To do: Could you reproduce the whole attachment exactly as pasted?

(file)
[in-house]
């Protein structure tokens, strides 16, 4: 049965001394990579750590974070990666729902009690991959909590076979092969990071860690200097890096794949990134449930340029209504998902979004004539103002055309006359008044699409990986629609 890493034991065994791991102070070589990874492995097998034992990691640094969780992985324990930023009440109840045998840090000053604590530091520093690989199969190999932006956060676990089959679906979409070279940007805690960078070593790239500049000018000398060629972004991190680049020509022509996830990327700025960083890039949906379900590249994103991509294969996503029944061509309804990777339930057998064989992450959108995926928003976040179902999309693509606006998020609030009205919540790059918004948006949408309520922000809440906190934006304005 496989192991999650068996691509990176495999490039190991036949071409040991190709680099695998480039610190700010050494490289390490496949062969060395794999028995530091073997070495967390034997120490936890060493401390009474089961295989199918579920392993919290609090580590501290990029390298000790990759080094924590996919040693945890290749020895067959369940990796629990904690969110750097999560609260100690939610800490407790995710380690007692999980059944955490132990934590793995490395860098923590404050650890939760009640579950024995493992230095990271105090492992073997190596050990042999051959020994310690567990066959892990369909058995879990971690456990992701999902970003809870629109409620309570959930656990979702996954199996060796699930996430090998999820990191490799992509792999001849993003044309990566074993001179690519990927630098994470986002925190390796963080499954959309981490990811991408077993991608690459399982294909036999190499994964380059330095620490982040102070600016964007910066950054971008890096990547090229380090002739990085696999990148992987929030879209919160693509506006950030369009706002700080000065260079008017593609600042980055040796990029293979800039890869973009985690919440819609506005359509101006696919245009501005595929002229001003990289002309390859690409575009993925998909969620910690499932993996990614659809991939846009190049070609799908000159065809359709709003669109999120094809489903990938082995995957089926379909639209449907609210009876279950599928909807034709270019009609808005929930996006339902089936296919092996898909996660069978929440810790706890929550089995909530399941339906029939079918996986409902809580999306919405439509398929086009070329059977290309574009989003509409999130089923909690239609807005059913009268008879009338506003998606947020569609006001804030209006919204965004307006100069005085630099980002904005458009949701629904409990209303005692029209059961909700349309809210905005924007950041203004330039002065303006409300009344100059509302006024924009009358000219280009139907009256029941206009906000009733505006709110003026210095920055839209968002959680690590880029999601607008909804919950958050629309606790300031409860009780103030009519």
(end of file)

[in-house]
């Protein structure tokens, strides 16, 4: 049965001394990579750590974070990666729902009690991959909590076979092969990071860690200097890096794949990134449930340029209504998902979004004539103002055309006359008044699409990986629609 890493034991065994791991102070070589990874492995097998034992990691640094969780992985324990930023009440109840045998840090000053604590530091520093690989199969190999932006956060676990089959679906979409070279940007805690960078070593790239500049000018000398060629972004991190680049020509022509996830990327700025960083890039949906379900590249994103991509294969996503029944061509309804990777339930057998064989992450959108995926928003976040179902999309693509606006998020609030009205919540790059918004948006949408309520922000809440906190934006304005 496989192991999650068996691509990176495999490039190991036949071409040991190709680099695998480039610190700010050494490289390490496949062969060395794999028995530091073997070495967390034997120490936890060493401390009474089961295989199918579920392993919290609090580590501290990029390298000790990759080094924590996919040693945890290749020895067959369940990796629990904690969110750097999560609260100690939610800490407790995710380690007692999980059944955490132990934590793995490395860098923590404050650890939760009640579950024995493992230095990271105090492992073997190596050990042999051959020994310690567990066959892990369909058995879990971690456990992701999902970003809870629109409620309570959930656990979702996954199996060796699930996430090998999820990191490799992509792999001849993003044309990566074993001179690519990927630098994470986002925190390796963080499954959309981490990811991408077993991608690459399982294909036999190499994964380059330095620490982040102070600016964007910066950054971008890096990547090229380090002739990085696999990148992987929030879209919160693509506006950030369009706002700080000065260079008017593609600042980055040796990029293979800039890869973009985690919440819609506005359509101006696919245009501005595929002229001003990289002309390859690409575009993925998909969620910690499932993996990614659809991939846009190049070609799908000159065809359709709003669109999120094809489903990938082995995957089926379909639209449907609210009876279950599928909807034709270019009609808005929930996006339902089936296919092996898909996660069978929440810790706890929550089995909530399941339906029939079918996986409902809580999306919405439509398929086009070329059977290309574009989003509409999130089923909690239609807005059913009268008879009338506003998606947020569609006001804030209006919204965004307006100069005085630099980002904005458009949701629904409990209303005692029209059961909700349309809210905005924007950041203004330039002065303006409300009344100059509302006024924009009358000219280009139907009256029941206009906000009733505006709110003026210095920055839209968002959680690590880029999601607008909804919950958050629309606790300031409860009780103030009519």